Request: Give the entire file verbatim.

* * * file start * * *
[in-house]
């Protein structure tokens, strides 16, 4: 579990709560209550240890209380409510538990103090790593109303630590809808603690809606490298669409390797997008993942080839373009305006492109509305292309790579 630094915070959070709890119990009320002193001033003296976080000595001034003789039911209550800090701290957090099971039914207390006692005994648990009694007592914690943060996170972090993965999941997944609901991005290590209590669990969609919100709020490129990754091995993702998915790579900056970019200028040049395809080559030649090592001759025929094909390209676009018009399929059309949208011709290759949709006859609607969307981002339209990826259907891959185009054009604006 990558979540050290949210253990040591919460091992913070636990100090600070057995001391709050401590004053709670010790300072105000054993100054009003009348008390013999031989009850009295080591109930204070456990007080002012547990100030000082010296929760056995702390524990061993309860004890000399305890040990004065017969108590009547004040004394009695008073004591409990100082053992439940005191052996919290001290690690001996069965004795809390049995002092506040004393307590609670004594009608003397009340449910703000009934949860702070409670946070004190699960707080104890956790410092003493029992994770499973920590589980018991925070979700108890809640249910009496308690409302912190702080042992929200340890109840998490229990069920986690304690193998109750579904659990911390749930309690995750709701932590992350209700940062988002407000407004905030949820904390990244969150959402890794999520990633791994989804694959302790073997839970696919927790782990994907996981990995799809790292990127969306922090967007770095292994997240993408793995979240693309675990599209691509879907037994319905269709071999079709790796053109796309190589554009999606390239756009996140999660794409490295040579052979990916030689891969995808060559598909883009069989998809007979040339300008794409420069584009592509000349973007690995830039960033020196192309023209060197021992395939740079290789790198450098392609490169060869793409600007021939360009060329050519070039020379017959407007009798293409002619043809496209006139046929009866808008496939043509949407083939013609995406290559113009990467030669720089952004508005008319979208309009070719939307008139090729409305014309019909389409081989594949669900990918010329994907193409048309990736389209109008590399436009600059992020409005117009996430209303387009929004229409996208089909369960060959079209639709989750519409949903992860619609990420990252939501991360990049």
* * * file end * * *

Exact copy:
[in-house]
């Protein structure tokens, strides 16, 4: 579990709560209550240890209380409510538990103090790593109303630590809808603690809606490298669409390797997008993942080839373009305006492109509305292309790579 630094915070959070709890119990009320002193001033003296976080000595001034003789039911209550800090701290957090099971039914207390006692005994648990009694007592914690943060996170972090993965999941997944609901991005290590209590669990969609919100709020490129990754091995993702998915790579900056970019200028040049395809080559030649090592001759025929094909390209676009018009399929059309949208011709290759949709006859609607969307981002339209990826259907891959185009054009604006 990558979540050290949210253990040591919460091992913070636990100090600070057995001391709050401590004053709670010790300072105000054993100054009003009348008390013999031989009850009295080591109930204070456990007080002012547990100030000082010296929760056995702390524990061993309860004890000399305890040990004065017969108590009547004040004394009695008073004591409990100082053992439940005191052996919290001290690690001996069965004795809390049995002092506040004393307590609670004594009608003397009340449910703000009934949860702070409670946070004190699960707080104890956790410092003493029992994770499973920590589980018991925070979700108890809640249910009496308690409302912190702080042992929200340890109840998490229990069920986690304690193998109750579904659990911390749930309690995750709701932590992350209700940062988002407000407004905030949820904390990244969150959402890794999520990633791994989804694959302790073997839970696919927790782990994907996981990995799809790292990127969306922090967007770095292994997240993408793995979240693309675990599209691509879907037994319905269709071999079709790796053109796309190589554009999606390239756009996140999660794409490295040579052979990916030689891969995808060559598909883009069989998809007979040339300008794409420069584009592509000349973007690995830039960033020196192309023209060197021992395939740079290789790198450098392609490169060869793409600007021939360009060329050519070039020379017959407007009798293409002619043809496209006139046929009866808008496939043509949407083939013609995406290559113009990467030669720089952004508005008319979208309009070719939307008139090729409305014309019909389409081989594949669900990918010329994907193409048309990736389209109008590399436009600059992020409005117009996430209303387009929004229409996208089909369960060959079209639709989750519409949903992860619609990420990252939501991360990049």